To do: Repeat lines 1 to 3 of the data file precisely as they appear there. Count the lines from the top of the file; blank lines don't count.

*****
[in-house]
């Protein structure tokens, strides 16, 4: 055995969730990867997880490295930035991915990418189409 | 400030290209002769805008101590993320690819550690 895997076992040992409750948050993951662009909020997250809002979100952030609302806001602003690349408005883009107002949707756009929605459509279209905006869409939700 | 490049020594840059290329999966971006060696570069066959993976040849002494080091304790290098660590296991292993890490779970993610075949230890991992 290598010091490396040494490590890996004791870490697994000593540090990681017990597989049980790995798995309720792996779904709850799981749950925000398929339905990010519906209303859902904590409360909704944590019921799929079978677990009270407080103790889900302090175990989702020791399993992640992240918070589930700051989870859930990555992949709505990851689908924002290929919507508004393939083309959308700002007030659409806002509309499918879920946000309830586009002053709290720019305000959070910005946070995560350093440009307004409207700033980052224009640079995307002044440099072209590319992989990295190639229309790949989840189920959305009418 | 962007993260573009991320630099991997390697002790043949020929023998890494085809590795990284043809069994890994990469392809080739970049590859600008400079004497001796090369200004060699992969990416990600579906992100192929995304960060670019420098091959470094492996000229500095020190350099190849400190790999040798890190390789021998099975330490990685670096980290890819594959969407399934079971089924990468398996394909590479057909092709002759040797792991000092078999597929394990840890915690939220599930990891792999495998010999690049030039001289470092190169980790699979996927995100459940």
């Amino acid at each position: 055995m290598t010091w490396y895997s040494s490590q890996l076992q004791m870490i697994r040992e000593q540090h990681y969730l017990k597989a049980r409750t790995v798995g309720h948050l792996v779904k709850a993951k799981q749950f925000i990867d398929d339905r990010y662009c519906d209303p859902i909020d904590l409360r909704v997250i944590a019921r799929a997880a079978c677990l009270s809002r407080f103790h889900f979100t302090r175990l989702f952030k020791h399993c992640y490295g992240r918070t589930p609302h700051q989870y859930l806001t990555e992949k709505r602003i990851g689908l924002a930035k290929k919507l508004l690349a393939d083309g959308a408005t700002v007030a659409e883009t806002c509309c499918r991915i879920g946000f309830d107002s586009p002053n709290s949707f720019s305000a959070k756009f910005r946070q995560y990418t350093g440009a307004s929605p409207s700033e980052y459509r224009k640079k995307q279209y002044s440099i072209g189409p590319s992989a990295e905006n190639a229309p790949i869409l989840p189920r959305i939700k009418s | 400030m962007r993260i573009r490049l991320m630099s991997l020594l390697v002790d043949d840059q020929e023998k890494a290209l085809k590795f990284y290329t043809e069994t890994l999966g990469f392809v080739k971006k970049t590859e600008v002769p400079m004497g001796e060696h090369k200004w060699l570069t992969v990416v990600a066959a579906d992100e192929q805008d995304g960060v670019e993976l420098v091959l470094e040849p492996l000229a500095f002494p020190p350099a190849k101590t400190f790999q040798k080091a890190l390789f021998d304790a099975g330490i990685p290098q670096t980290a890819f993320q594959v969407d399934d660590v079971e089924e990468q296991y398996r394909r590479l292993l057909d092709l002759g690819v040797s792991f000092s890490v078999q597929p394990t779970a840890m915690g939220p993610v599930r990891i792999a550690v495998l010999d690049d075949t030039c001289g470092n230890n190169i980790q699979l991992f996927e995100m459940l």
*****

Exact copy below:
[in-house]
């Protein structure tokens, strides 16, 4: 055995969730990867997880490295930035991915990418189409 | 400030290209002769805008101590993320690819550690 895997076992040992409750948050993951662009909020997250809002979100952030609302806001602003690349408005883009107002949707756009929605459509279209905006869409939700 | 490049020594840059290329999966971006060696570069066959993976040849002494080091304790290098660590296991292993890490779970993610075949230890991992 290598010091490396040494490590890996004791870490697994000593540090990681017990597989049980790995798995309720792996779904709850799981749950925000398929339905990010519906209303859902904590409360909704944590019921799929079978677990009270407080103790889900302090175990989702020791399993992640992240918070589930700051989870859930990555992949709505990851689908924002290929919507508004393939083309959308700002007030659409806002509309499918879920946000309830586009002053709290720019305000959070910005946070995560350093440009307004409207700033980052224009640079995307002044440099072209590319992989990295190639229309790949989840189920959305009418 | 962007993260573009991320630099991997390697002790043949020929023998890494085809590795990284043809069994890994990469392809080739970049590859600008400079004497001796090369200004060699992969990416990600579906992100192929995304960060670019420098091959470094492996000229500095020190350099190849400190790999040798890190390789021998099975330490990685670096980290890819594959969407399934079971089924990468398996394909590479057909092709002759040797792991000092078999597929394990840890915690939220599930990891792999495998010999690049030039001289470092190169980790699979996927995100459940």
């Amino acid at each position: 055995m290598t010091w490396y895997s040494s490590q890996l076992q004791m870490i697994r040992e000593q540090h990681y969730l017990k597989a049980r409750t790995v798995g309720h948050l792996v779904k709850a993951k799981q749950f925000i990867d398929d339905r990010y662009c519906d209303p859902i909020d904590l409360r909704v997250i944590a019921r799929a997880a079978c677990l009270s809002r407080f103790h889900f979100t302090r175990l989702f952030k020791h399993c992640y490295g992240r918070t589930p609302h700051q989870y859930l806001t990555e992949k709505r602003i990851g689908l924002a930035k290929k919507l508004l690349a393939d083309g959308a408005t700002v007030a659409e883009t806002c509309c499918r991915i879920g946000f309830d107002s586009p002053n709290s949707f720019s305000a959070k756009f910005r946070q995560y990418t350093g440009a307004s929605p409207s700033e980052y459509r224009k640079k995307q279209y002044s440099i072209g189409p590319s992989a990295e905006n190639a229309p790949i869409l989840p189920r959305i939700k009418s | 400030m962007r993260i573009r490049l991320m630099s991997l020594l390697v002790d043949d840059q020929e023998k890494a290209l085809k590795f990284y290329t043809e069994t890994l999966g990469f392809v080739k971006k970049t590859e600008v002769p400079m004497g001796e060696h090369k200004w060699l570069t992969v990416v990600a066959a579906d992100e192929q805008d995304g960060v670019e993976l420098v091959l470094e040849p492996l000229a500095f002494p020190p350099a190849k101590t400190f790999q040798k080091a890190l390789f021998d304790a099975g330490i990685p290098q670096t980290a890819f993320q594959v969407d399934d660590v079971e089924e990468q296991y398996r394909r590479l292993l057909d092709l002759g690819v040797s792991f000092s890490v078999q597929p394990t779970a840890m915690g939220p993610v599930r990891i792999a550690v495998l010999d690049d075949t030039c001289g470092n230890n190169i980790q699979l991992f996927e995100m459940l």